webcamResults of A new pilot study in taking an innovative approach to detecting irregular heartbeats called “FaceTime” for heart diagnoses were published online yesterday in the journal Heart Rhythm.

Atrial fibrillation, a common form of abnormal heart rhythm, affects more than 3 million Americans. But, it’s estimated that 30% of people with atrial fibrillation go undiagnosed.

The reserach study tested a new webcam based diagnostic tool for heart problems and was conducted by researchers at the University of Rochester’s School of Medicine and Dentistry, and Xerox.

Researchers programmed a webcam with a Xerox developed algorithm to scan participants faces for the slightest change in skin coloration. Certain changes in skin color, undetectable to the human eye, may indicate a person is experiencing hearth arrhythmia.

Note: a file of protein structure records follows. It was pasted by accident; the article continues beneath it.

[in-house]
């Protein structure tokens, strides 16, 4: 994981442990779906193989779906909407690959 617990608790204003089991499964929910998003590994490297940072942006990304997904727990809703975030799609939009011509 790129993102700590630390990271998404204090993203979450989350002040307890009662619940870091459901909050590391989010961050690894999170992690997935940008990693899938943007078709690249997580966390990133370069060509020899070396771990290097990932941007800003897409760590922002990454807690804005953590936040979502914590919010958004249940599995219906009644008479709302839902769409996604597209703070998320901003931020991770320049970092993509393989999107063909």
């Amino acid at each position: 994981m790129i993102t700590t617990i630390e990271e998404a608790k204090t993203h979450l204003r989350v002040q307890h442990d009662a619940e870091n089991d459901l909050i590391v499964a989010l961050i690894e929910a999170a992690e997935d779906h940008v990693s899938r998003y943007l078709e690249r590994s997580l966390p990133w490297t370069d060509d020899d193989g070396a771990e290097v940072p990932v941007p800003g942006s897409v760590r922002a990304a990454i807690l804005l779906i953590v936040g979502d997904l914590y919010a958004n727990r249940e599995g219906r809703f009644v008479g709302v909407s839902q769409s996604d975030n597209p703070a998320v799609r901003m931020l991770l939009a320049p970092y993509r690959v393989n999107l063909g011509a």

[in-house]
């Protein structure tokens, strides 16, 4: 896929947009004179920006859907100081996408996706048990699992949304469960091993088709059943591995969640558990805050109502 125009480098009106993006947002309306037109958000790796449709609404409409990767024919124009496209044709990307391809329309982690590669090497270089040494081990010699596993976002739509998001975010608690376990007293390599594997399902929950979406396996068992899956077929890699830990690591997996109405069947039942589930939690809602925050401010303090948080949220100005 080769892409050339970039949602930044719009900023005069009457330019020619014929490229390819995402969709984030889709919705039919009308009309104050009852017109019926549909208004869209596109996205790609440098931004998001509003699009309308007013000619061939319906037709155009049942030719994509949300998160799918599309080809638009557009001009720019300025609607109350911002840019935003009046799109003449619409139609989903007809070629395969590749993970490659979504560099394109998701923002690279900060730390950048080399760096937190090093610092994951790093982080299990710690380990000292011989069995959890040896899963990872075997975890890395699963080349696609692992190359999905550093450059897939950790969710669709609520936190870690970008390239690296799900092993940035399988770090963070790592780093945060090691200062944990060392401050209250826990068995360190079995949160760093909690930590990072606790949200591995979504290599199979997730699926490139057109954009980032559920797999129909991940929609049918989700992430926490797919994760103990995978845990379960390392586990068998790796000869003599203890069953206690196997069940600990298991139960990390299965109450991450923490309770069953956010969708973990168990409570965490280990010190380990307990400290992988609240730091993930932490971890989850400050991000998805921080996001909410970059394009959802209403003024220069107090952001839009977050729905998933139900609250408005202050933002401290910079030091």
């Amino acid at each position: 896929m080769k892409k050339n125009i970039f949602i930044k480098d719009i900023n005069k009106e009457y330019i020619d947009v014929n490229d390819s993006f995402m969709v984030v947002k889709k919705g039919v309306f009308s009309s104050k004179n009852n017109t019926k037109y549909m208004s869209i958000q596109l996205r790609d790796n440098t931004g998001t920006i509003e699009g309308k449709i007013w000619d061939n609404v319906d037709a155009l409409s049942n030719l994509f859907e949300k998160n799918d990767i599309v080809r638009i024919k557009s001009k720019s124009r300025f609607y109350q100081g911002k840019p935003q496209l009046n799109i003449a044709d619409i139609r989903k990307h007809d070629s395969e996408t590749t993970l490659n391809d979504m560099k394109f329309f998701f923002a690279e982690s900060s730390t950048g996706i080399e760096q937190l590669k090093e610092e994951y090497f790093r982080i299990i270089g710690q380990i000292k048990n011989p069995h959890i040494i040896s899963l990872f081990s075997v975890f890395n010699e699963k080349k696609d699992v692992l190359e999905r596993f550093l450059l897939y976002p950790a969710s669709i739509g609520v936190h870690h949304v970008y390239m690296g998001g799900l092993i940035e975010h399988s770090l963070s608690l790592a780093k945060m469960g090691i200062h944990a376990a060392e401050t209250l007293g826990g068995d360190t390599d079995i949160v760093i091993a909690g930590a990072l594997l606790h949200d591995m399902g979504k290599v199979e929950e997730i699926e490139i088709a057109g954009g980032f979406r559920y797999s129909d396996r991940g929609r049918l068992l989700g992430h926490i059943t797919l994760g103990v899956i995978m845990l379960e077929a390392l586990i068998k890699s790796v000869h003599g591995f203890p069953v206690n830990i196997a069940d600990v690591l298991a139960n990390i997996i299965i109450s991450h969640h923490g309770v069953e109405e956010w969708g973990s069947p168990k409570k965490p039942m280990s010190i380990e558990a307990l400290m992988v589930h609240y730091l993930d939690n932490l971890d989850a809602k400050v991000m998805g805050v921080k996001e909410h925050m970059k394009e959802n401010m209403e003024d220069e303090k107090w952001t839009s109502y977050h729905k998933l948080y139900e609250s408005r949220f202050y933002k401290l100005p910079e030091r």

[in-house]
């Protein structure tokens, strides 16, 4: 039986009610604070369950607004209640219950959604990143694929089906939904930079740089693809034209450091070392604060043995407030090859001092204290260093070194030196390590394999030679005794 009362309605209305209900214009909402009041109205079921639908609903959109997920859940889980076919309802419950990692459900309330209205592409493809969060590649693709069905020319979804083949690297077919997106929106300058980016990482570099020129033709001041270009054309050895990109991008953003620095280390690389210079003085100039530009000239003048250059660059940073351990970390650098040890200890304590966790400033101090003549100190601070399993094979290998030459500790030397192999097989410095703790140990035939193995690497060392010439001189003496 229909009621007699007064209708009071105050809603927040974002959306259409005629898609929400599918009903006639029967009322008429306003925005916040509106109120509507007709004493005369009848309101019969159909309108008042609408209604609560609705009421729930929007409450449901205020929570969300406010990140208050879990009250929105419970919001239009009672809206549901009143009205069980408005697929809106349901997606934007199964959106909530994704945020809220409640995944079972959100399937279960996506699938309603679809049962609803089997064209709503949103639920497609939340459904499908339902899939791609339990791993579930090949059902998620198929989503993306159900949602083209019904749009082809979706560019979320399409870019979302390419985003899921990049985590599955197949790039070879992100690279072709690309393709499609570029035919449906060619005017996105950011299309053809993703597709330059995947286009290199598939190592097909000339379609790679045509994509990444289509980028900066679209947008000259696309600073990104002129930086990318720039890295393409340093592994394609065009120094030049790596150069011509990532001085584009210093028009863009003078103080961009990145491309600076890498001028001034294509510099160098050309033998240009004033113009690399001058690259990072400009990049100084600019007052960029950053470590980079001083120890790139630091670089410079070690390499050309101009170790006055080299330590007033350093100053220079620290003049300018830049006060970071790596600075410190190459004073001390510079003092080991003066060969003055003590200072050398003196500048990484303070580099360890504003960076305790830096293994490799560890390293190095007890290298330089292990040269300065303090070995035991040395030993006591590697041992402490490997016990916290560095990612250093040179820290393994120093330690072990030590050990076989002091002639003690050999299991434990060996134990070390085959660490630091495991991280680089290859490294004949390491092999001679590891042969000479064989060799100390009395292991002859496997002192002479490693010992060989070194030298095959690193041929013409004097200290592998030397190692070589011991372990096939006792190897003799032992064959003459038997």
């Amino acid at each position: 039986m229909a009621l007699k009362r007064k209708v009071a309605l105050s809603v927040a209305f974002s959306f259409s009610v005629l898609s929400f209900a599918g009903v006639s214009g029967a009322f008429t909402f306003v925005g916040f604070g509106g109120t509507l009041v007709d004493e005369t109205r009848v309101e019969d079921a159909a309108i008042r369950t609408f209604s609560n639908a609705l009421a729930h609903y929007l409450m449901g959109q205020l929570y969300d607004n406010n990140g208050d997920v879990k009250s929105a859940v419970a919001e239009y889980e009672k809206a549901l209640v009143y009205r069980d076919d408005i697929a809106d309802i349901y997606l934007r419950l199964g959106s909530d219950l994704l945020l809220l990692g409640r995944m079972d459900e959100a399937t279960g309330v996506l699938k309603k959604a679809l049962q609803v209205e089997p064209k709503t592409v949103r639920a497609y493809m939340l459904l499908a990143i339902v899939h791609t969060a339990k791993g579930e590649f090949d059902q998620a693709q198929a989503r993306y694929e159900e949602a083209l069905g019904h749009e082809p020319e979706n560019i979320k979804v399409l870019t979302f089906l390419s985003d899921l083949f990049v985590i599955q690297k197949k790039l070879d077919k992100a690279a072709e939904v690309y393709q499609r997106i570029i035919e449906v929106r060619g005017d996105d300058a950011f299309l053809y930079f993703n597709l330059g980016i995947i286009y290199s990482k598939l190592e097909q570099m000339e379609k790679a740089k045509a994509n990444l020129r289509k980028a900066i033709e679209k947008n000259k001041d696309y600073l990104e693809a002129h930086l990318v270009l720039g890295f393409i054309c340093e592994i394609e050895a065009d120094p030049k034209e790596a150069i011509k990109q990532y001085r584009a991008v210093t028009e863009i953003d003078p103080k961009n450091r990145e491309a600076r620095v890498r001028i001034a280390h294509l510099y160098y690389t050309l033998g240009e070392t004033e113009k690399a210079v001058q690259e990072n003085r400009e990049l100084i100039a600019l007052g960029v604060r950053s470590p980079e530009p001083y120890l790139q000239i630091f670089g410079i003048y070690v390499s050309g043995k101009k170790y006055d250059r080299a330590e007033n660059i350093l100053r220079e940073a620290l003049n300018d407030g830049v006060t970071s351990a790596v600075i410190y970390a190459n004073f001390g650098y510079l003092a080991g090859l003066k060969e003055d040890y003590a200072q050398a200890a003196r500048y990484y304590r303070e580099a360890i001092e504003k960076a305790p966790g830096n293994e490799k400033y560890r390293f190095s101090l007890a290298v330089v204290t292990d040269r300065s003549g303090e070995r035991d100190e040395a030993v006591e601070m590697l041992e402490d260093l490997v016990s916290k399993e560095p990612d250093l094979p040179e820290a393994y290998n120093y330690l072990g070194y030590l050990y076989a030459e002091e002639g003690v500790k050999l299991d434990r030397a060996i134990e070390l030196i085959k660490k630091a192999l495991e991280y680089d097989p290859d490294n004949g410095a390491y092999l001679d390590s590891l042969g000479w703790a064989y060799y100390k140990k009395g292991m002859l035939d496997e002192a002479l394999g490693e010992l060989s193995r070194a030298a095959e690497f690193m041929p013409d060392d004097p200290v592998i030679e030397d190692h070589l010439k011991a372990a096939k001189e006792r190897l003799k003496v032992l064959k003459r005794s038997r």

The webcam is programmed to look for high levels of hemoglobin, which takes on more of the green spectrum of light. The camera works by detecting reflections of green light as blood pulses through the face. Since the skin on your face is the thinnest and blood vessels are closest to the surface, its easiest to catch changes in blood color here.

11 participants with atrial fibrillation were hooked up to an electrocardiogram, so they could measure the heart’s electrical activity while the 15 second facial scans were being taken. Researchers found that color changes picked-up by the camera corresponded to the heart rate detected on the ECG.

The video monitoring method, called videoplethymography, had an error rate of 20% compared with an error rate of 17-29% for automated ECG measurements.

“This technology holds the potential to identify and diagnosis cardiac disease using contactless video monitoring,” said Jean-Philippe Couderc, one of the researchers from the University of Rochester in a press release. “This is a very simple concept, but one that could enable more people with atrial fibrillation to get the care the care they need.”

The study was funded by Xerox and the Center for Emerging and Innovative Sciences, a New York State-support Center for Advanced Technology.

Source: VB